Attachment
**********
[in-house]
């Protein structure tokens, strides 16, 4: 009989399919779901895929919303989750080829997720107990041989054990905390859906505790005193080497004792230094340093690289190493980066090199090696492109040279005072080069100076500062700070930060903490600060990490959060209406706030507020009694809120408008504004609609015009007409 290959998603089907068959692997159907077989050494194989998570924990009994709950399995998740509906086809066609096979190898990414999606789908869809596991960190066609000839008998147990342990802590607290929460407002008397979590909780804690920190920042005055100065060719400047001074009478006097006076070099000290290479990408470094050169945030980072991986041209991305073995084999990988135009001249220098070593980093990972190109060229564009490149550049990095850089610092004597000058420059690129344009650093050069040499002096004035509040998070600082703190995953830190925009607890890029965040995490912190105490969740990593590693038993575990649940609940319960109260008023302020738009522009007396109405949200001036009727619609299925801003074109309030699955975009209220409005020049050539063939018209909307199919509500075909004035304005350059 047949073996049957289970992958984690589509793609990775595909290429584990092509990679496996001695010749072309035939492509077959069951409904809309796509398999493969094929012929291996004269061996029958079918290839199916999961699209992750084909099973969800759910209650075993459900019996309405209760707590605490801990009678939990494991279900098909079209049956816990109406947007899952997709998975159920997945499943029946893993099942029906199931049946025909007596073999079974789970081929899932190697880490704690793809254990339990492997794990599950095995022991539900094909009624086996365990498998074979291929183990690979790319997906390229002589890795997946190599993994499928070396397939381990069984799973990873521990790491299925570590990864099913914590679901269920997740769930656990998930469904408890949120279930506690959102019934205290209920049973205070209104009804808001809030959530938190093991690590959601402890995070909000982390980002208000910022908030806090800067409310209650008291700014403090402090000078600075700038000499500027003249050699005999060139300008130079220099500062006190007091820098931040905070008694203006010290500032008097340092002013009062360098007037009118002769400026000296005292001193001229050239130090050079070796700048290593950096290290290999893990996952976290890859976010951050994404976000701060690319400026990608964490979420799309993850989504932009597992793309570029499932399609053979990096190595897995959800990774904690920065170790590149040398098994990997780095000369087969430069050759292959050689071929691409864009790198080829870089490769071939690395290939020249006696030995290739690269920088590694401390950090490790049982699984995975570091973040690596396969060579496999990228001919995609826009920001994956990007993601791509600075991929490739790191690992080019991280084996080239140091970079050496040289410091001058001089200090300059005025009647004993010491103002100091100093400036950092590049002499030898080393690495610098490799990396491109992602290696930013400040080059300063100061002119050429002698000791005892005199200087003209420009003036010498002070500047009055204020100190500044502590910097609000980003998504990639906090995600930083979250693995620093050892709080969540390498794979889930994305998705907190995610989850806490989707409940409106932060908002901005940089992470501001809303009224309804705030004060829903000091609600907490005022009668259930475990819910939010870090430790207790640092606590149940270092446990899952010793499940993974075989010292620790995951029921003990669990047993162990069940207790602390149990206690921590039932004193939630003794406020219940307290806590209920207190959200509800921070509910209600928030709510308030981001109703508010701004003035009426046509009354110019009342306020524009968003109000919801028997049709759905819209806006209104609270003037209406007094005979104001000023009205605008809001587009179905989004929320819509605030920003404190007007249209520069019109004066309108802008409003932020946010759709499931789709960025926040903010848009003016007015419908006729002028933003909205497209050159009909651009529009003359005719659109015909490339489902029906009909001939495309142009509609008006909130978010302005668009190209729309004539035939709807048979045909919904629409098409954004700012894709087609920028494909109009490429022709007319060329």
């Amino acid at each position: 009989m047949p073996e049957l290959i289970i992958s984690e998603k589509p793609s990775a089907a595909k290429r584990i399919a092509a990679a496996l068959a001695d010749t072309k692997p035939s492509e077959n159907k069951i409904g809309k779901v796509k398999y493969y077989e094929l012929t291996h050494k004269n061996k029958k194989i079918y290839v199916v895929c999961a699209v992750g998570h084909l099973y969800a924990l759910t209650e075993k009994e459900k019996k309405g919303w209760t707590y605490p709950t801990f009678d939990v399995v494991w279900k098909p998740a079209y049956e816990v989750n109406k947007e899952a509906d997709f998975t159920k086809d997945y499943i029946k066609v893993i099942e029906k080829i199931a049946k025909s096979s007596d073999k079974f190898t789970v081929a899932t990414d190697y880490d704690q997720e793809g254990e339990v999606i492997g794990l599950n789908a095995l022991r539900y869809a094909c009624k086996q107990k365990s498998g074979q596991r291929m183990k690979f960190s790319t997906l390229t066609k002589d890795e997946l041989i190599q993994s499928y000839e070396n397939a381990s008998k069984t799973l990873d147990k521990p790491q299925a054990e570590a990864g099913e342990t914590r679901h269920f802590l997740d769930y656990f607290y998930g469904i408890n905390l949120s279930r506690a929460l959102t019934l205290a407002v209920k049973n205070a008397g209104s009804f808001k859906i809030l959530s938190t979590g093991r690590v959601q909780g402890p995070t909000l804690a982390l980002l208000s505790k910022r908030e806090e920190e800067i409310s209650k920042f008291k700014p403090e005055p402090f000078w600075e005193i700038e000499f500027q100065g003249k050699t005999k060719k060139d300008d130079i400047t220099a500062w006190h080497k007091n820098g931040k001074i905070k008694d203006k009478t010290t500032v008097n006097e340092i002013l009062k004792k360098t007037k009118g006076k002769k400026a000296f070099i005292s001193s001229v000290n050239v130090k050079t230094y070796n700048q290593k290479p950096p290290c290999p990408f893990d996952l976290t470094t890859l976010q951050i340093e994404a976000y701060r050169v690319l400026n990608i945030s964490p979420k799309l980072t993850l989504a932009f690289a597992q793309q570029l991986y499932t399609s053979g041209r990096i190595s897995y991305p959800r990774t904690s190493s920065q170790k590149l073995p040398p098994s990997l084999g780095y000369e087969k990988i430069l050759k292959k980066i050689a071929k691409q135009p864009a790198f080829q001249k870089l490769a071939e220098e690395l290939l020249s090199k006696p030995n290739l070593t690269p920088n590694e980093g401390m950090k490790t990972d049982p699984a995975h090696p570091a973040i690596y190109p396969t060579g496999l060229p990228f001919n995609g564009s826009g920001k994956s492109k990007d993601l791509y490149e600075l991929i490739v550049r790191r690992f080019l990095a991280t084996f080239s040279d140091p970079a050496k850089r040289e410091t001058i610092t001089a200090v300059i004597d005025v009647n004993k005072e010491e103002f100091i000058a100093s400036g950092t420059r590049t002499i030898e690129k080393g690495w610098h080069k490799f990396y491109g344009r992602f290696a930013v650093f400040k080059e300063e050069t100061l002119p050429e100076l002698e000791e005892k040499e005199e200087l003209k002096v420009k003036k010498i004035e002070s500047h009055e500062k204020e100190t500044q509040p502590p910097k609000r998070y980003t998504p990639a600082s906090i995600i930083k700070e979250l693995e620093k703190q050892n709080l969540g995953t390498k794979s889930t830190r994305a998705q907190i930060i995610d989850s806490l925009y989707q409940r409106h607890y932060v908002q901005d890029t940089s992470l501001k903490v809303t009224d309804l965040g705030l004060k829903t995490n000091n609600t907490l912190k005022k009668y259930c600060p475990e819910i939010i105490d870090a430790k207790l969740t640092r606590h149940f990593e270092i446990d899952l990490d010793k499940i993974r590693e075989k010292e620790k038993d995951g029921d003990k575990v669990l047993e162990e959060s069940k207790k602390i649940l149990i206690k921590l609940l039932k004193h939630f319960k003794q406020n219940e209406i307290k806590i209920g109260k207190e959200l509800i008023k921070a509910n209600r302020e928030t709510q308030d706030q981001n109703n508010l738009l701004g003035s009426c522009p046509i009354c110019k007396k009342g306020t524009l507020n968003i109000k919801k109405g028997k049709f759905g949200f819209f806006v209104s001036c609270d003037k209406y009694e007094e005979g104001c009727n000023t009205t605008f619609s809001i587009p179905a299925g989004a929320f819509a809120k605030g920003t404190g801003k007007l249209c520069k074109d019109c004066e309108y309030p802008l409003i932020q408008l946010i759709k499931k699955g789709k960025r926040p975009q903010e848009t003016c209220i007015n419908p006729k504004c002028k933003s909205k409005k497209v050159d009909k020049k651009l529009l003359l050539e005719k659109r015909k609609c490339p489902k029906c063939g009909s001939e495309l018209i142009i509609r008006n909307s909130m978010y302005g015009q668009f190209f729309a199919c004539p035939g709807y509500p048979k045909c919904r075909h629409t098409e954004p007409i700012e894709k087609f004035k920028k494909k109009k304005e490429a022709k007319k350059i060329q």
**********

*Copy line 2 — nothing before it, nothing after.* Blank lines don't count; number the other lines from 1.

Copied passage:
């Protein structure tokens, strides 16, 4: 009989399919779901895929919303989750080829997720107990041989054990905390859906505790005193080497004792230094340093690289190493980066090199090696492109040279005072080069100076500062700070930060903490600060990490959060209406706030507020009694809120408008504004609609015009007409 290959998603089907068959692997159907077989050494194989998570924990009994709950399995998740509906086809066609096979190898990414999606789908869809596991960190066609000839008998147990342990802590607290929460407002008397979590909780804690920190920042005055100065060719400047001074009478006097006076070099000290290479990408470094050169945030980072991986041209991305073995084999990988135009001249220098070593980093990972190109060229564009490149550049990095850089610092004597000058420059690129344009650093050069040499002096004035509040998070600082703190995953830190925009607890890029965040995490912190105490969740990593590693038993575990649940609940319960109260008023302020738009522009007396109405949200001036009727619609299925801003074109309030699955975009209220409005020049050539063939018209909307199919509500075909004035304005350059 047949073996049957289970992958984690589509793609990775595909290429584990092509990679496996001695010749072309035939492509077959069951409904809309796509398999493969094929012929291996004269061996029958079918290839199916999961699209992750084909099973969800759910209650075993459900019996309405209760707590605490801990009678939990494991279900098909079209049956816990109406947007899952997709998975159920997945499943029946893993099942029906199931049946025909007596073999079974789970081929899932190697880490704690793809254990339990492997794990599950095995022991539900094909009624086996365990498998074979291929183990690979790319997906390229002589890795997946190599993994499928070396397939381990069984799973990873521990790491299925570590990864099913914590679901269920997740769930656990998930469904408890949120279930506690959102019934205290209920049973205070209104009804808001809030959530938190093991690590959601402890995070909000982390980002208000910022908030806090800067409310209650008291700014403090402090000078600075700038000499500027003249050699005999060139300008130079220099500062006190007091820098931040905070008694203006010290500032008097340092002013009062360098007037009118002769400026000296005292001193001229050239130090050079070796700048290593950096290290290999893990996952976290890859976010951050994404976000701060690319400026990608964490979420799309993850989504932009597992793309570029499932399609053979990096190595897995959800990774904690920065170790590149040398098994990997780095000369087969430069050759292959050689071929691409864009790198080829870089490769071939690395290939020249006696030995290739690269920088590694401390950090490790049982699984995975570091973040690596396969060579496999990228001919995609826009920001994956990007993601791509600075991929490739790191690992080019991280084996080239140091970079050496040289410091001058001089200090300059005025009647004993010491103002100091100093400036950092590049002499030898080393690495610098490799990396491109992602290696930013400040080059300063100061002119050429002698000791005892005199200087003209420009003036010498002070500047009055204020100190500044502590910097609000980003998504990639906090995600930083979250693995620093050892709080969540390498794979889930994305998705907190995610989850806490989707409940409106932060908002901005940089992470501001809303009224309804705030004060829903000091609600907490005022009668259930475990819910939010870090430790207790640092606590149940270092446990899952010793499940993974075989010292620790995951029921003990669990047993162990069940207790602390149990206690921590039932004193939630003794406020219940307290806590209920207190959200509800921070509910209600928030709510308030981001109703508010701004003035009426046509009354110019009342306020524009968003109000919801028997049709759905819209806006209104609270003037209406007094005979104001000023009205605008809001587009179905989004929320819509605030920003404190007007249209520069019109004066309108802008409003932020946010759709499931789709960025926040903010848009003016007015419908006729002028933003909205497209050159009909651009529009003359005719659109015909490339489902029906009909001939495309142009509609008006909130978010302005668009190209729309004539035939709807048979045909919904629409098409954004700012894709087609920028494909109009490429022709007319060329």